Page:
The authors of, Extreme Ownership: How US Navy Seals Lead and Win , wrote this on the most decisive moment of your day:
"Discipline starts every day when the first alarm clock goes off in the morning. I say ‘first alarm clock because I have three. That way, there is no excuse for not getting out of bed, especially with all that rests on that decisive moment.
The moment the alarm goes off is the first test; it sets the tone for the rest of the day. The test is not a complex one: when the alarm goes off, do you get up out of bed, or do you lie there in comfort and fall back to sleep? If you have the discipline to get out of bed, you win – you pass the test. If you are mentally weak for that moment and you let that weakness keep you in bed, you fail.
Though it seems small, that weakness translates to more significant decisions. But if you exercise discipline, that too translates to more substantial elements of your life.”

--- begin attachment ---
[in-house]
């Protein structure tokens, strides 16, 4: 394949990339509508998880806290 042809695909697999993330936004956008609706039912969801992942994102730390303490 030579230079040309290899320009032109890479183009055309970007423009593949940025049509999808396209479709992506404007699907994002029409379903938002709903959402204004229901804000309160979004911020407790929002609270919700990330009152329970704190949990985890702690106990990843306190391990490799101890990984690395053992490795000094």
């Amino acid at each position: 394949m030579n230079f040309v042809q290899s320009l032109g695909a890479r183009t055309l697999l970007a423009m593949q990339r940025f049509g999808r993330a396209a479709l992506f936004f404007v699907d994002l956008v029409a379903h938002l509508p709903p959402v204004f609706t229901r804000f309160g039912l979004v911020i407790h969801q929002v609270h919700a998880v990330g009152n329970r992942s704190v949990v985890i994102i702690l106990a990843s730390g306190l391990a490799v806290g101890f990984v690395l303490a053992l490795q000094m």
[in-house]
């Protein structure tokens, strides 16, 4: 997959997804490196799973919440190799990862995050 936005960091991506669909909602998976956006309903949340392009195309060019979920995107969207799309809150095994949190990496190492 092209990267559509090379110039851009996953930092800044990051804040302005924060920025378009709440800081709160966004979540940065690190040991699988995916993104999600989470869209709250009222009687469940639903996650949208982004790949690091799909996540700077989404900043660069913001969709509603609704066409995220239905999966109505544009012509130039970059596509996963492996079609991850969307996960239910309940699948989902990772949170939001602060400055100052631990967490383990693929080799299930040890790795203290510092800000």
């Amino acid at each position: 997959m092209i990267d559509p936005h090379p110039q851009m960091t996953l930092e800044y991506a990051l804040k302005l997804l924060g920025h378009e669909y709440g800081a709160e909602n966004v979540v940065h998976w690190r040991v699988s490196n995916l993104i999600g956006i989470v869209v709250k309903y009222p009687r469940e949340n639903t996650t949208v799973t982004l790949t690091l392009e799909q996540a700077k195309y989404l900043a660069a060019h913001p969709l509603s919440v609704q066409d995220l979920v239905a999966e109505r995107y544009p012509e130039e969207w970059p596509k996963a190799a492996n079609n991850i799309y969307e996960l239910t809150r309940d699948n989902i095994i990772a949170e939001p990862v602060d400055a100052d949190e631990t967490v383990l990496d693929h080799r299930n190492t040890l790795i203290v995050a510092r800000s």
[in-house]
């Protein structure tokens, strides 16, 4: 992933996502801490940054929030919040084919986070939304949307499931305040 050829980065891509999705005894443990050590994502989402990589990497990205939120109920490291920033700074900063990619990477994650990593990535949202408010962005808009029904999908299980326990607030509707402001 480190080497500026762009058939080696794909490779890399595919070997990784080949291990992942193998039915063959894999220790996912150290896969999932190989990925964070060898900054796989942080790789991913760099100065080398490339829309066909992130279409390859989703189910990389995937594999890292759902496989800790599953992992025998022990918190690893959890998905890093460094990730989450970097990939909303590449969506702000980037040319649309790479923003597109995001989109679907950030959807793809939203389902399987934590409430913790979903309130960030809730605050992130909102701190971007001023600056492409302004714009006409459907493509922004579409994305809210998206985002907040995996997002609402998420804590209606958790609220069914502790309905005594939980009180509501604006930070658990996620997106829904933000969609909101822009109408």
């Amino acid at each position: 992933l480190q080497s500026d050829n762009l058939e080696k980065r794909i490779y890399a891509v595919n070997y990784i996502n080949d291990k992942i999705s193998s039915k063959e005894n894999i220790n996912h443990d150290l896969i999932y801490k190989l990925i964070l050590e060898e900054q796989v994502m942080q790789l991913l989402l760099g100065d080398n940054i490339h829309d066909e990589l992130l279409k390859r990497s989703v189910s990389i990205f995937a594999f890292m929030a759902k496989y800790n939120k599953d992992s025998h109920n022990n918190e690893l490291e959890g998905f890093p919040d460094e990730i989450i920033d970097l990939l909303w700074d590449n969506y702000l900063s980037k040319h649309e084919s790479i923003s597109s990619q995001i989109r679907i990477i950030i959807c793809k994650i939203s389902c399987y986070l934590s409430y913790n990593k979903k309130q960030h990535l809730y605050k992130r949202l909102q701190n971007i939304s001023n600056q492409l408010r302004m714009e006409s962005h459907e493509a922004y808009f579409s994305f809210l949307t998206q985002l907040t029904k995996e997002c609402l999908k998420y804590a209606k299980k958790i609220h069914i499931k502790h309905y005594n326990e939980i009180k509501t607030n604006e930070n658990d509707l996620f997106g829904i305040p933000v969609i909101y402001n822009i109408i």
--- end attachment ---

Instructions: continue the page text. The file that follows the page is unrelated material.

These actions may seem insignificant. But only great things are done by lots of small, seemingly inconsequential things done first and right.
Personal success always leads back to self-discipline. In all of the athletes I’ve ever worked with, it’s the ones who showed up every day to work, on-time, ready to go who were the best. It was the ones who got the field or court before everyone else who had a success routine. This could be either in preparation for practice or a game, or working on developing a skill.
The author also observed the same in his fellow SEALs: “Waking up early was the first example I noticed in the SEAL teams in which discipline was really the difference between good and being exceptional. I saw it with some of the older experienced SEALs, those who were at work before everyone else were the ones who were considered the best operators….It all tied into discipline.”
You set the tone for the rest of your day first thing in the morning. Don't miss that opportunity.